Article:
Not to put too fine a point on it, they put cameras on the crows' butts. More precisely, they used biodegradable rubber to attach tiny cameras to the birds' two strongest tail feathers, giving the researchers a below-the-belly view of the crow's activities. Because crows often lower their heads to foot level to eat and make tools, this was also an excellent vantage point to capture tool-making in action.

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18 Dec 16:16

Refugees have the right to be protected | António Guterres

by contact@ted.com (TED Conferences LLC)
UN High Commissioner for Refugees António Guterres thinks that we can solve the global refugee crisis -- and he offers compelling, surprising reasons why we must try. In conversation with TED's Bruno Giussani, Guterres discusses the historical causes of the current crisis and outlines the mood of the European countries that are trying to screen, shelter and resettle hundreds of thousands of desperate families. Bigger picture: Guterres calls for a multilateral turn toward acceptance and respect -- to defy groups like ISIS's anti-refugee propaganda and recruiting machine.
14 Dec 05:00

Lunch

I'm trying to be healthier, so after I eat this brick of cheese, I'll have a spoonful of grease-soaked vegetables.
09 Dec 15:04

Google, NASA: Our quantum computer is 100 million times faster than normal PC

by Sebastian Anthony

(credit: D-Wave)

Two years ago Google and NASA went halfsies on a D-Wave quantum computer, mostly to find out whether there are actually any performance gains to be had when using quantum annealing instead of a conventional computer. Recently, Google and NASA received the latest D-Wave 2X quantum computer, which the company says has "over 1000 qubits."

At an event yesterday at the NASA Ames Research Center, where the D-Wave computer is kept, Google and NASA announced their latest findings—and for highly specialised workloads, quantum annealing does appear to offer a truly sensational performance boost. For an optimisation problem involving 945 binary variables, the D-Wave X2 is up to 100 million times faster (108) than the same problem running on a single-core classical (conventional) computer.

Google and NASA also compared the D-Wave X2's quantum annealing against Quantum Monte Carlo, an algorithm that emulates quantum tunnelling on a conventional computer. Again, a speed-up of up to 10was seen in some cases.

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18 Nov 05:00

DNA

Researchers just found the gene responsible for mistakenly thinking we've found the gene for specific things. It's the region between the start and the end of every chromosome, plus a few segments in our mitochondria.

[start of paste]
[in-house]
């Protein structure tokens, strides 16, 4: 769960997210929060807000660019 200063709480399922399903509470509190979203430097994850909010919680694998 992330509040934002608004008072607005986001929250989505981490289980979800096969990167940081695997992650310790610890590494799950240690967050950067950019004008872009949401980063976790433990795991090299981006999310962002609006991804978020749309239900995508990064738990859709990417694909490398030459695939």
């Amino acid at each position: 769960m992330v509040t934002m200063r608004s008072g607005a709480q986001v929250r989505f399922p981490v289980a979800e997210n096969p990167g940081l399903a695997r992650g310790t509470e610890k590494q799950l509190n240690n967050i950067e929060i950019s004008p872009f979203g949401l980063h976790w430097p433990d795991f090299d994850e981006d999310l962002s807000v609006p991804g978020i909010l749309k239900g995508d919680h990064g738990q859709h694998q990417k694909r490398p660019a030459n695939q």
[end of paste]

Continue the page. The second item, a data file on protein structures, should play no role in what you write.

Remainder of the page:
03 Nov 16:25

A boat carrying 500 refugees sunk at sea. The story of two survivors | Melissa Fleming

by contact@ted.com (TED Conferences LLC)
Aboard an overloaded ship carrying more than 500 refugees, a young woman becomes an unlikely hero. This single, powerful story, told by Melissa Fleming of the UN's refugee agency, gives a human face to the sheer numbers of human beings trying to escape to better lives ... as the refugee ships keep coming ...
15 Oct 16:02

Two nameless bodies washed up on the beach. Here are their stories | Anders Fjellberg

by contact@ted.com (TED Conferences LLC)
When two bodies wearing identical wetsuits washed ashore in Norway and the Netherlands, journalist Anders Fjellberg and photographer Tomm Christiansen started a search to answer the question: who were these people? What they found and reported in Norway’s “Dagbladet” is that everybody has a name, everybody has a story and everybody is someone.
15 Oct 12:30

The NSA sure breaks a lot of "unbreakable" crypto. This is probably how they do it.

by Cory Doctorow

bump-key

There have long been rumors, leaks, and statements about the NSA "breaking" crypto that is widely believed to be unbreakable, and over the years, there's been mounting evidence that in many cases, they can do just that. Now, Alex Halderman and Nadia Heninger, along with a dozen eminent cryptographers have presented a paper at the ACM Conference on Computer and Communications Security (a paper that won the ACM's prize for best paper at the conference) that advances a plausible theory as to what's going on. In some ways, it's very simple -- but it's also very, very dangerous, for all of us. (more…)